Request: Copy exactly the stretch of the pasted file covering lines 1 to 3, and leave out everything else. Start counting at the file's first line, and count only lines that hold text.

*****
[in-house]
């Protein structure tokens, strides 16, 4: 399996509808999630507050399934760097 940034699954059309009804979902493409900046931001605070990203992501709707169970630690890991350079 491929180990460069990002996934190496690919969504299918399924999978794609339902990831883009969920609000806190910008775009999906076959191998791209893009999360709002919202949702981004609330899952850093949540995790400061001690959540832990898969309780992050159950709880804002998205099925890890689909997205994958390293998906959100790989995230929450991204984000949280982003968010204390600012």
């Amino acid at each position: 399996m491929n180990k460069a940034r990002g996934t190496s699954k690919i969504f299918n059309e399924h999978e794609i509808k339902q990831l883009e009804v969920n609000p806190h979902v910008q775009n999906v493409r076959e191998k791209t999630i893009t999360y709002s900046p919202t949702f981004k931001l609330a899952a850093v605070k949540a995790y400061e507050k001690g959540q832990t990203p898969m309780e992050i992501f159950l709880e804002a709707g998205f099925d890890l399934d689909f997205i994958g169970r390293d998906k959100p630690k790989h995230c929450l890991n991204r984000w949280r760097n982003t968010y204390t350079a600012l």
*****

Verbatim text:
[in-house]
């Protein structure tokens, strides 16, 4: 399996509808999630507050399934760097 940034699954059309009804979902493409900046931001605070990203992501709707169970630690890991350079 491929180990460069990002996934190496690919969504299918399924999978794609339902990831883009969920609000806190910008775009999906076959191998791209893009999360709002919202949702981004609330899952850093949540995790400061001690959540832990898969309780992050159950709880804002998205099925890890689909997205994958390293998906959100790989995230929450991204984000949280982003968010204390600012």
């Amino acid at each position: 399996m491929n180990k460069a940034r990002g996934t190496s699954k690919i969504f299918n059309e399924h999978e794609i509808k339902q990831l883009e009804v969920n609000p806190h979902v910008q775009n999906v493409r076959e191998k791209t999630i893009t999360y709002s900046p919202t949702f981004k931001l609330a899952a850093v605070k949540a995790y400061e507050k001690g959540q832990t990203p898969m309780e992050i992501f159950l709880e804002a709707g998205f099925d890890l399934d689909f997205i994958g169970r390293d998906k959100p630690k790989h995230c929450l890991n991204r984000w949280r760097n982003t968010y204390t350079a600012l």